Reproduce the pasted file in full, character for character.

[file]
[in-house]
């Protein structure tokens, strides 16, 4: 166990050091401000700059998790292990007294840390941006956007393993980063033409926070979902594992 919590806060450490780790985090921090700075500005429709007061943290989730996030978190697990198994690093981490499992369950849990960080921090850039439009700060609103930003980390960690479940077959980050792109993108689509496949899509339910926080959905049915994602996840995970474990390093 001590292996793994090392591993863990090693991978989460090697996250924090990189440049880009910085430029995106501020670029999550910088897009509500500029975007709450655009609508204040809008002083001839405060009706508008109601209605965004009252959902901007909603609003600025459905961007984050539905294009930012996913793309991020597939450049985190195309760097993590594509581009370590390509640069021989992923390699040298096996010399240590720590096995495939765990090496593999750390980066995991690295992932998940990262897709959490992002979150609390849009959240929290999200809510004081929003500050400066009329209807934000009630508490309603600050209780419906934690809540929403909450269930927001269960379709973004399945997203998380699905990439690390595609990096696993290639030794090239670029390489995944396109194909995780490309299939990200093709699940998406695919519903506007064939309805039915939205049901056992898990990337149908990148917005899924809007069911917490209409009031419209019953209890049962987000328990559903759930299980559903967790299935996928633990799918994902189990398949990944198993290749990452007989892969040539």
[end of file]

[in-house]
């Protein structure tokens, strides 16, 4: 166990050091401000700059998790292990007294840390941006956007393993980063033409926070979902594992 919590806060450490780790985090921090700075500005429709007061943290989730996030978190697990198994690093981490499992369950849990960080921090850039439009700060609103930003980390960690479940077959980050792109993108689509496949899509339910926080959905049915994602996840995970474990390093 001590292996793994090392591993863990090693991978989460090697996250924090990189440049880009910085430029995106501020670029999550910088897009509500500029975007709450655009609508204040809008002083001839405060009706508008109601209605965004009252959902901007909603609003600025459905961007984050539905294009930012996913793309991020597939450049985190195309760097993590594509581009370590390509640069021989992923390699040298096996010399240590720590096995495939765990090496593999750390980066995991690295992932998940990262897709959490992002979150609390849009959240929290999200809510004081929003500050400066009329209807934000009630508490309603600050209780419906934690809540929403909450269930927001269960379709973004399945997203998380699905990439690390595609990096696993290639030794090239670029390489995944396109194909995780490309299939990200093709699940998406695919519903506007064939309805039915939205049901056992898990990337149908990148917005899924809007069911917490209409009031419209019953209890049962987000328990559903759930299980559903967790299935996928633990799918994902189990398949990944198993290749990452007989892969040539």